The Siege of Jadotville: How Ireland almost had its own Alamo
New film tells the story of an Irish batallion that defended a Congo town from rebel attacks in 1961
“There’s never a day passes that I don’t think of Jadotville,” John Gorman says. “The scariest thing was the priest giving us the last rites.”
In September of 1961, Mr Gorman, now an unstoppable raconteur, was a fresh-faced 17-year-old private in the Irish army. Like most of his comrades, he had little understanding of the political intricacies - triggered by an attempted secession by mineral-rich Katanga - that were tearing the Republic of the Congo apart. The men of Company A, led by the hugely admired Commandant Pat Quinlan, eventually found themselves defending the small mining town of Jadotville. Over six brutal days, 150 troops, designated UN peacekeepers, resisted attacks by around 3,500 rebels led by battle-hardened mercenaries.
“A lot of people have likened it to The Alamo or to Rorke’s Drift,” Leo Quinlan, the late commandant’s son, comments. “The difference is the Irish all came home alive.”
The incident now forms the basis for an action film from debut director Richie Smyth. Jamie Dornan, wielding a decent Kerry accent, takes on the role of Pat Quinlan. One might reasonably ask why the story has not been told on film before. Following an inevitable ceasefire, the soldiers were taken prisoner and, after six frightening weeks, returned home to a deafening silence that failed to lift for decades.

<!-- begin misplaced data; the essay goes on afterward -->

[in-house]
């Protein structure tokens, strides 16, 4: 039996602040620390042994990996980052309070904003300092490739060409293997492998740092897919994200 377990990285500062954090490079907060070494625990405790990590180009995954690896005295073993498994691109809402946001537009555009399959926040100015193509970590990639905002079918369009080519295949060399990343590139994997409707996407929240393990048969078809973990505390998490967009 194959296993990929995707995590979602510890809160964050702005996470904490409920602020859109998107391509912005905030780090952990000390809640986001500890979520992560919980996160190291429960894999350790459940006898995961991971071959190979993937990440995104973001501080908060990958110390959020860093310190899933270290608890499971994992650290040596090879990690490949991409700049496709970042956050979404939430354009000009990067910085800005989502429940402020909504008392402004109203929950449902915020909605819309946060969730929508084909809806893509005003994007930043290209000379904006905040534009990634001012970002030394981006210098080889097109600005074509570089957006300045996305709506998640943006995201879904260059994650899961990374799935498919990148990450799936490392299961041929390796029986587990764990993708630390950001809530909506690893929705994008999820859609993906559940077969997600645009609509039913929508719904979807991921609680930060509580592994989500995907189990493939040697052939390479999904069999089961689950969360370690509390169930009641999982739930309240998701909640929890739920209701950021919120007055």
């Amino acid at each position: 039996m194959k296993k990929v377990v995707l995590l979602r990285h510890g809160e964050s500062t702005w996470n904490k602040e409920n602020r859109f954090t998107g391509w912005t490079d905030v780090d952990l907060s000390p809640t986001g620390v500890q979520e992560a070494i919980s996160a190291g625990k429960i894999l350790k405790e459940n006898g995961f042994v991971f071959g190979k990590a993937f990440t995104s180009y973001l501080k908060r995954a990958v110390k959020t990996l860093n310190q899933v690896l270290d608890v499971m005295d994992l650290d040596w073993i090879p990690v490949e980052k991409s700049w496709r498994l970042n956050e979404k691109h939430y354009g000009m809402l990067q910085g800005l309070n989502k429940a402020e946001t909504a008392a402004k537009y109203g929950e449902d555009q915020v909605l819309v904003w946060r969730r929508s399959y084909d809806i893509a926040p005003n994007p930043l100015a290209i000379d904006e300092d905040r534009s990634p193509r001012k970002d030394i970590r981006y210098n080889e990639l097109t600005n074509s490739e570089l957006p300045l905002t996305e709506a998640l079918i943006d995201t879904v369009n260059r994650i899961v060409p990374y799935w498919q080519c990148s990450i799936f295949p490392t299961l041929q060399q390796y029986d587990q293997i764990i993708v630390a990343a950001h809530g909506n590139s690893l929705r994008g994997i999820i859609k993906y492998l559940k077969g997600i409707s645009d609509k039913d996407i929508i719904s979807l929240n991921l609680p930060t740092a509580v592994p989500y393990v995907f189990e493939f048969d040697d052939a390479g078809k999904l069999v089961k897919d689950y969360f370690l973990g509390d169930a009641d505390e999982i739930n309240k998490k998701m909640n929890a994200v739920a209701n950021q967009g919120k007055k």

“Those guys didn’t get the recognition they deserved,” Dornan says. “In fact the opposite. They got that term Jadotville Jacks. They have had to live with that and they appreciate any light that can be shone on their heroics.”
In their different ways, both John Gorman and Leo Quinlan, who followed his dad into the army, worked hard to secure the recognition that has belatedly come the company’s way. Before the premiere of Smyth’s The Siege of Jadotville at this year’s Galway Film Fleadh, Quinlan was able to announce that the government was to issue a “unit citation” (the first ever awarded) honouring the veterans.
“The recognition came in bits and pieces over the last 10 years pushed by veterans in the midlands mostly,” Mr Quinlan says. “I took up the gauntlet about a year ago and I am pushing for medals to be awarded to the people my father recommended. I had meetings with the ministry of defence. [MINISTER]Simon Coveney was very helpful and they agreed to a unit citation award. But I’m still chasing the medals.”